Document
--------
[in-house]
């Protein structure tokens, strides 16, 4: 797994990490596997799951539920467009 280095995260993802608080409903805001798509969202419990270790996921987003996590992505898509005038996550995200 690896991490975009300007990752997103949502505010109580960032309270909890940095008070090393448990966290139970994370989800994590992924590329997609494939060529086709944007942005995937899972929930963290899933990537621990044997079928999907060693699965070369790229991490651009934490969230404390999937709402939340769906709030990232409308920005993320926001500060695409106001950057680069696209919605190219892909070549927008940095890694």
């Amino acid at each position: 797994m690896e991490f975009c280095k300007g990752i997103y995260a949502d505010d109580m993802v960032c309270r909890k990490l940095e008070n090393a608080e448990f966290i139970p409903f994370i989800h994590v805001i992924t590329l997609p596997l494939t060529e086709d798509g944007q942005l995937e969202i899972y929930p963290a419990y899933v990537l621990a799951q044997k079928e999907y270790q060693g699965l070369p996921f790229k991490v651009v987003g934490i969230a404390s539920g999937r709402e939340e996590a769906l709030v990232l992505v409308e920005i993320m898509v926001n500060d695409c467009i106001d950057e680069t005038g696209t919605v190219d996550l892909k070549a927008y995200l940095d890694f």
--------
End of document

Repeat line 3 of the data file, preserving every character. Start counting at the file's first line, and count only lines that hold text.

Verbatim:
């Amino acid at each position: 797994m690896e991490f975009c280095k300007g990752i997103y995260a949502d505010d109580m993802v960032c309270r909890k990490l940095e008070n090393a608080e448990f966290i139970p409903f994370i989800h994590v805001i992924t590329l997609p596997l494939t060529e086709d798509g944007q942005l995937e969202i899972y929930p963290a419990y899933v990537l621990a799951q044997k079928e999907y270790q060693g699965l070369p996921f790229k991490v651009v987003g934490i969230a404390s539920g999937r709402e939340e996590a769906l709030v990232l992505v409308e920005i993320m898509v926001n500060d695409c467009i106001d950057e680069t005038g696209t919605v190219d996550l892909k070549a927008y995200l940095d890694f």